The PRISMA guidelines for reporting of systematic reviews and meta-analysis were followed to conduct this review. The Cochrane handbook for diagnostic test accuracy studies was also referenced. We aimed to identify all studies that validated the STRATIFY rule irrespective of setting, language or study design. An online literature search was conducted in July 2011 and included the following search engines: Pubmed, EMBASE, EBSCO, Science Direct, CINAHL and Cochrane library. The databases were searched using a combination of the following keywords and MeSH terms: ‘STRATIFY’, ‘falls’, ‘risk assessment’ and ‘clinical assessment tool’. The search was supplemented by hand searching references of retrieved articles and searching Google Scholar. The original STRATIFY derivation paper was published in 1997 , therefore studies published from 1997 – July 2011 were included in our analysis.
Study selection and data extraction
Studies were included if they met the following inclusion criteria: 1) Prospective or retrospective cohort studies; 2) Studies that validated the STRATIFY CPR; 3) Studies that included hospital inpatients, rehabilitation patients and nursing home inpatients; 4) Studies that recorded a subsequent fall. We used the following definition of a fall: an unexpected event in which the patient comes to rest on the ground, floor or lower level. Two reviewers (JB, RG) read the titles and/or abstracts of the identified references and eliminated irrelevant studies. Studies that were considered eligible for inclusion were read fully in duplicate and their suitability for inclusion was independently determined by both RG and JB. Disagreements were managed by consensus.
Data was extracted on study setting, patient demographics (age, gender), population type (e.g. geriatric rehabilitation patients, stroke patients), length of follow up, details of the person administering the STRATIFY rule, total number of episodes of falls (falls) and the number of individuals who fell (fallers). For the purposes of this paper, the unit of analysis was the patient or ‘faller’ rather than each ‘fall’ to avoid duplication bias. This is consistent with the main purpose of the STRATIFY CPR, to identify individuals who are at high risk of falling. Authors were contacted to provide further information on patient cohorts when there was insufficient data provided. Studies that included the same patient cohort for more than one publication were only included once in the meta-analysis.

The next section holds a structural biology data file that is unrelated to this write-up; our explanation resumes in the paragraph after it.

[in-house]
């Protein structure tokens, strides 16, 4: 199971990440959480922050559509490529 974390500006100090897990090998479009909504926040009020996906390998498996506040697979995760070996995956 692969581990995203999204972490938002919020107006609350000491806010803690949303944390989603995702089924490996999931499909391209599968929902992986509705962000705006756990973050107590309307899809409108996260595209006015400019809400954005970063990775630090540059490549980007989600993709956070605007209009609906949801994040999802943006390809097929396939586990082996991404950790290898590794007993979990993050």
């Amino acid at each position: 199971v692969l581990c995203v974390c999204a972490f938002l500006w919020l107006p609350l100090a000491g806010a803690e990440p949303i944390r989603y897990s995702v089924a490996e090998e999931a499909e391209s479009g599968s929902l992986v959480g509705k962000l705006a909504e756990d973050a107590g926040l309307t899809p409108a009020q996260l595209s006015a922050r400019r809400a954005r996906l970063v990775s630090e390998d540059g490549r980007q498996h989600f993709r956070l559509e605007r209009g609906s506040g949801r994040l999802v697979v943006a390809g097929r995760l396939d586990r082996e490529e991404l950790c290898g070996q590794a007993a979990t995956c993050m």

Quality assessment was independently performed by two researchers (JB and RG) following the Quality Assessment of Diagnostic Accuracy Studies (QUADAS) tool, a validated tool for the quality assessment of diagnostic accuracy studies [9, 10]. This tool was modified to ensure that it was applicable to the included validation studies, and included 12 of the 14 questions from the original QUADAS tool. Item 4 (time period between administering the rule and the occurrence of a subsequent fall) and item 12 (availability of clinical data following administration of the STRATIFY rule) were excluded as they were not deemed relevant to the STRATIFY rule. If no consensus was reached, studies were evaluated by a third independent reviewer (TF).
We used Stata version 10.1 (StataCorp College Station, Texas, USA), particularly the metandi commands for all statistical analyses. We have used this methodology in previous studies of this nature [11, 12]. We used a cut point of ≥2 points to identify individuals at high risk of falls. Therefore we constructed a 2x2 table using this cut point and extracted the number of true positives, false positives, true negatives and false negatives for the STRATIFY CPR from each original validation study. We applied the bivariate random effects model to estimate summary estimates of sensitivity and specificity and their corresponding 95% confidence intervals. This approach was applied as it preserved the two-dimensional nature of the original data and took into account both study size and heterogeneity beyond chance between studies . Sensitivity referred to the proportion of fallers correctly classified as high fall risk. Specificity was the proportion of non-fallers correctly classified as low fall risk. It was not possible to calculate pooled estimates using the bivariate model with less than four studies.